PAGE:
‘Surveillance over freedoms, for safety’s sake’ - Belgian PM on possible Schengen limiting
Belgian Prime Minister Charles Michel says that sacrificing the EU’s free border movement could be on the table in the interest of security. He further says that there is an increasing need to give up some freedoms in order to fight terrorism.
The remarks were made to RTL on Saturday, in the aftermath of the “terrorist attack” on the Amsterdam-Paris train, where a gunman armed with a Kalashnikov rifle, and believed to be associated with radical Muslims, injured two people. Based on a joint inquiry by French and Belgian security services, the 26-year-old Moroccan boarded the train in Brussels.
"The Schengen Agreement is important for our economy and our citizens, but we are now faced with new threats in Europe, and so we'll maybe have to look to adapting new rules, including identity and baggage checks,” the PM said.
Michel said he has already spoken about this need for increased surveillance to French President Francois Hollande, and that the discussion will continue at various levels in Brussels.
Unlike the Eurostar trains that run between London, Paris and Brussels, Thalys services are rather light on security.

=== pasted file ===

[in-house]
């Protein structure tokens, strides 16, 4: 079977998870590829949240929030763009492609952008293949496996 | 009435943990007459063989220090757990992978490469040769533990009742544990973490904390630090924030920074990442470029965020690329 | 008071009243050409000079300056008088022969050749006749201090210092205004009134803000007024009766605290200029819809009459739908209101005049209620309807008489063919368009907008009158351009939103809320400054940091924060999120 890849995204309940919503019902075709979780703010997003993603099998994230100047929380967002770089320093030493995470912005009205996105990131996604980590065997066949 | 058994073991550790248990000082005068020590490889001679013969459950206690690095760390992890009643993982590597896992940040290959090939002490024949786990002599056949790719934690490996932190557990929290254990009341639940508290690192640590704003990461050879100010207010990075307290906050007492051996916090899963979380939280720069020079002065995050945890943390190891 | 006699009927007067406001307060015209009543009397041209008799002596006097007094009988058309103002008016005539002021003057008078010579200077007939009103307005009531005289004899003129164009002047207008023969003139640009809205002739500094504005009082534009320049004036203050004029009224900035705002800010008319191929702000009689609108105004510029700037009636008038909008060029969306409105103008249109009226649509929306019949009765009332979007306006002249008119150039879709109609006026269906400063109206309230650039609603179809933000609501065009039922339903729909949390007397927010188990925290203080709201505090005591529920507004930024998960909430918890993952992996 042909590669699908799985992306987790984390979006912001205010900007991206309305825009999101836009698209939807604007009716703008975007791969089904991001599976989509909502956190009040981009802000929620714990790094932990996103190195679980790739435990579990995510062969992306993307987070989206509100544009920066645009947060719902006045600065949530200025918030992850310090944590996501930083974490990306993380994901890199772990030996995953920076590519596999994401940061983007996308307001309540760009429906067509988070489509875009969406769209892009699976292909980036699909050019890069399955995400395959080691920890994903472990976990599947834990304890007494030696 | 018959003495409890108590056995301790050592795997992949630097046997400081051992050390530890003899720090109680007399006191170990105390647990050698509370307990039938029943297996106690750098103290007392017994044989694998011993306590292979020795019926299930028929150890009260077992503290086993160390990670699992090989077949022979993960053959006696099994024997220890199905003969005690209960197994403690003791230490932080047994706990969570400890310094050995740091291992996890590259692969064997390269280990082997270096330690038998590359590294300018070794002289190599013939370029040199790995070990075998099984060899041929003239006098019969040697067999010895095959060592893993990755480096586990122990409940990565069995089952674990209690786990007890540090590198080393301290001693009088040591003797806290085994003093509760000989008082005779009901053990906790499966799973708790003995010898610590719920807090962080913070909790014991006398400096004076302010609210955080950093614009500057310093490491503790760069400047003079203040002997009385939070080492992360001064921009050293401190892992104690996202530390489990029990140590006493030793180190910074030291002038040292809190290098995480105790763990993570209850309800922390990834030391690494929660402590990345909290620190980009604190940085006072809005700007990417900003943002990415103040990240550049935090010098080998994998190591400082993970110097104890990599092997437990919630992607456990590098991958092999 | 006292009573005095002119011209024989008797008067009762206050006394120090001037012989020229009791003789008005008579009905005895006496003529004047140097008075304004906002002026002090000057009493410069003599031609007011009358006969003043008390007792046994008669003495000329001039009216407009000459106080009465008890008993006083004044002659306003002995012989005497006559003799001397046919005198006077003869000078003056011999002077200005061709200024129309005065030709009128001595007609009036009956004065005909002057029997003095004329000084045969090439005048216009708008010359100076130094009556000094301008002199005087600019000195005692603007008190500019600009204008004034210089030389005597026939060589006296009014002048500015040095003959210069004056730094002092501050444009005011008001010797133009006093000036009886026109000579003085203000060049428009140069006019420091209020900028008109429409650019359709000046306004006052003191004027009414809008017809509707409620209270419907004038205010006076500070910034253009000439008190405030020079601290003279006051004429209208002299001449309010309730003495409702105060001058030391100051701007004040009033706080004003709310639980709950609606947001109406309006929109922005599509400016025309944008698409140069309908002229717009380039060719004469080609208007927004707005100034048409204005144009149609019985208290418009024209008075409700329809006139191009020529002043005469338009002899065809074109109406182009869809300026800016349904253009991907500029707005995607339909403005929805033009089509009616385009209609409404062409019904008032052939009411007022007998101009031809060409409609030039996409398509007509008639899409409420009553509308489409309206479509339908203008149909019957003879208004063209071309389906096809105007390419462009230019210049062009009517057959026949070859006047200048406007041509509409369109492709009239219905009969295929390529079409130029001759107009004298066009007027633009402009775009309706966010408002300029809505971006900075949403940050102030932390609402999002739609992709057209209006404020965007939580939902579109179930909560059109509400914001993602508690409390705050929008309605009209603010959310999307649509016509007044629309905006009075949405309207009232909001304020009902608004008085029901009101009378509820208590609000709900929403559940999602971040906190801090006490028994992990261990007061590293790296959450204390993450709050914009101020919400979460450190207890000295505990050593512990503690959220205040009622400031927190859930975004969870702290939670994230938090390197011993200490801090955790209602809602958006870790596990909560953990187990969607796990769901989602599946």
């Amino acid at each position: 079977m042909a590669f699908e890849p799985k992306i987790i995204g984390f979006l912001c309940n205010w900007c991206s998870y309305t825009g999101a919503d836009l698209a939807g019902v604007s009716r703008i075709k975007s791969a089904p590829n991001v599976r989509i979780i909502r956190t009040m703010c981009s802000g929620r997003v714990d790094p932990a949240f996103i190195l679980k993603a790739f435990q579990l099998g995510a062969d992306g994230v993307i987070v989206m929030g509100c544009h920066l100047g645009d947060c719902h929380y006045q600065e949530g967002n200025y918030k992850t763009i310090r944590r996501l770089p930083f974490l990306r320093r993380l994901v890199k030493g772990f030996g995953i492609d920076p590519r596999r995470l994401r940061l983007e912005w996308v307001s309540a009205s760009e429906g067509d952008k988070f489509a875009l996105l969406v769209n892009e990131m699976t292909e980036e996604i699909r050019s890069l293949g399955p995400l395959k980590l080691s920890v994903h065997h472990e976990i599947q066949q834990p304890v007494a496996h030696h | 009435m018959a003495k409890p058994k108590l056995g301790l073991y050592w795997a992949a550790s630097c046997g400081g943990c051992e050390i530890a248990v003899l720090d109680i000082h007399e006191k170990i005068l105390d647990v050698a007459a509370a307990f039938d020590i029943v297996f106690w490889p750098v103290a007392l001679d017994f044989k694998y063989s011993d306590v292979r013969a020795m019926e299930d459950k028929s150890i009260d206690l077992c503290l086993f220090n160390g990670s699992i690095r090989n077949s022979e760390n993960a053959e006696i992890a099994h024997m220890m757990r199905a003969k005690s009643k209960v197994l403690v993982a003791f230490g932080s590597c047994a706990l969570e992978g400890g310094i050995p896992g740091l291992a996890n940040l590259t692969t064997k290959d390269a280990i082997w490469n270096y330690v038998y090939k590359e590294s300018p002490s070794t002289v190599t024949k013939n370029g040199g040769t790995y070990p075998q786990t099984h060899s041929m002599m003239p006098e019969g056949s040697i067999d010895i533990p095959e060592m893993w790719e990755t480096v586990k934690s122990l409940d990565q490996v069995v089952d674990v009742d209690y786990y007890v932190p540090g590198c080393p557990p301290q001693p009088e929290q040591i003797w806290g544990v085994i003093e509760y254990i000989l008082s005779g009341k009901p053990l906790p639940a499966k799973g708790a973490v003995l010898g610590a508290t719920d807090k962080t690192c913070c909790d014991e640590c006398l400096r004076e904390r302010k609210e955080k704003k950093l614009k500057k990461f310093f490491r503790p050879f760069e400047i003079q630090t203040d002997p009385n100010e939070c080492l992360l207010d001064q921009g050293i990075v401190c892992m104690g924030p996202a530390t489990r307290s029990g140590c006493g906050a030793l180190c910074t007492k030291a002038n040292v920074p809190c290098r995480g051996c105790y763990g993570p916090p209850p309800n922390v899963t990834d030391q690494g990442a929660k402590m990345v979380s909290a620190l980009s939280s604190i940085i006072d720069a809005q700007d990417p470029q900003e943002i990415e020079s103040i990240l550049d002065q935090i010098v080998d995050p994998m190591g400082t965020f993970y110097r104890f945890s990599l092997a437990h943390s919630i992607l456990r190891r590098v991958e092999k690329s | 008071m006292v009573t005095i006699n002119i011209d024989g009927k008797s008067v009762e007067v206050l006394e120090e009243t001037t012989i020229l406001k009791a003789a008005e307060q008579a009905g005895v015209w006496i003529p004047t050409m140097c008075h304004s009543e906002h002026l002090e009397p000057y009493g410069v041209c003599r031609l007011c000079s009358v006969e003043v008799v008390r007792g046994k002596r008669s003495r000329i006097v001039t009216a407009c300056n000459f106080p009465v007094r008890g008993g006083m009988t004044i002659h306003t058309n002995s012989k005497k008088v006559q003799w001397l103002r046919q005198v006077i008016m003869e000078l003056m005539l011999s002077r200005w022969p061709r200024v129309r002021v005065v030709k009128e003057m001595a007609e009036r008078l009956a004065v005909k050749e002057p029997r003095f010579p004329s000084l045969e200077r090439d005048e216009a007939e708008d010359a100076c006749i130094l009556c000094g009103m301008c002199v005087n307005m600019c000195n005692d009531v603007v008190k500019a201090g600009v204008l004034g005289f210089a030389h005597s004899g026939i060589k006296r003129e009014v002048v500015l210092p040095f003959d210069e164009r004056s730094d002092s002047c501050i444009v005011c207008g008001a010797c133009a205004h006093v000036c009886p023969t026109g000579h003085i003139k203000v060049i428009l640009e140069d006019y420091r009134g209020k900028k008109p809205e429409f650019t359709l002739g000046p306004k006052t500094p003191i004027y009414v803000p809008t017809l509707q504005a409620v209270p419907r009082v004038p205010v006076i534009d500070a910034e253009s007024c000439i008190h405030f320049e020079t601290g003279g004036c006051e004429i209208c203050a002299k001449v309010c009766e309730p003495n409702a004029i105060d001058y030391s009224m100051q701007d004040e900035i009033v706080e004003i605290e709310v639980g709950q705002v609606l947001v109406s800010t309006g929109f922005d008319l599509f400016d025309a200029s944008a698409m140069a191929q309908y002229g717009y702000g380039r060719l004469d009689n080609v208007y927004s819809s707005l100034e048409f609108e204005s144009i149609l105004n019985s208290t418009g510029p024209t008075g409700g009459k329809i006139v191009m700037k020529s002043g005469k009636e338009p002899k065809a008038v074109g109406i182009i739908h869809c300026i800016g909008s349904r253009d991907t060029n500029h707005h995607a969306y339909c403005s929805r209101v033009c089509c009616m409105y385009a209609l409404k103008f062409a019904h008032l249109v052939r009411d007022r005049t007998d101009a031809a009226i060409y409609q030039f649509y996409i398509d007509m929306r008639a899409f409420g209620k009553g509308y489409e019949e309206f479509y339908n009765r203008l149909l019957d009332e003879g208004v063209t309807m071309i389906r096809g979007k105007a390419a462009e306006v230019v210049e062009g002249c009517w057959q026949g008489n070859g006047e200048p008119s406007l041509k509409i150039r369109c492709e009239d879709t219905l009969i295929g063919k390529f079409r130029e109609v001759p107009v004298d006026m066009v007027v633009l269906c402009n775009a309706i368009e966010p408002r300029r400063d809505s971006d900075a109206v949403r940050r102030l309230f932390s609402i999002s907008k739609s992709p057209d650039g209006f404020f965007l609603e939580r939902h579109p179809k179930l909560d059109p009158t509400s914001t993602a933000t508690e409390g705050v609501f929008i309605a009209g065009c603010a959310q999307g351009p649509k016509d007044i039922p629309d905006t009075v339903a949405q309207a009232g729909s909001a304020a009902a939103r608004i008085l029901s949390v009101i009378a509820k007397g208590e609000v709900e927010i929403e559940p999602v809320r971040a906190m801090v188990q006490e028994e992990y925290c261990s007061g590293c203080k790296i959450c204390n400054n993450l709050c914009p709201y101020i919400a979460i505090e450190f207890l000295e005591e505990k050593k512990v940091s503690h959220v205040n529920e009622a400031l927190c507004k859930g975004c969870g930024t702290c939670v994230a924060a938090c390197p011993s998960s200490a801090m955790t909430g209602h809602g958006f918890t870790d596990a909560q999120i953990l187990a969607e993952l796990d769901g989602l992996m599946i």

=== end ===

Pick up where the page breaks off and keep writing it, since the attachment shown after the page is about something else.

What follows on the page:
“Increasingly, we’re going to be in a society, where we have to be ready to sacrifice certain freedoms in the interest of fighting terrorism,” the Belgian leader pointed out, adding that the increased threat is clearly demonstrated in the number of red flags raised: 200 files on terrorism have been started this year alone, which is a new record.
Michel says Belgium will not back down from the proposed initiatives, reminding that some changes have already been voted on, including “wiretapping and monitoring of internet communications in the context of the fight against terrorism.”
But that’s not enough, according to him: "We will have to, more and more, seek a new balance between freedom of movement and rights to privacy, but at the same time it will be necessary to accept some constraints.”
"The prime minister proposes an urgent meeting of transport and interior ministers from Belgium, France, Germany and the Netherlands to reinforce anti-terrorist measures, notably identity and baggage controls," Michel’s office announced shortly after the Thalys attack, following a meeting of his security council.
The meeting brought together the defense, interior, justice and foreign ministers. It was decided that patrols across French and Belgian Thalys trains will be increased without delay (despite an overall increase in security measures in both countries, the rail system was relatively unprotected prior to the attack).
Like France, Belgium has a large French-speaking Muslim population, primarily of North-African descent, numbering about half-a-million people. The recent attack on the office of the satirical magazine Charlie Hebdo in France has already led to increased vigilance. This was followed in Belgium by numerous police raids on suspected terrorists, resulting in the slaying of two people, believed to have had ties with Islamist elements.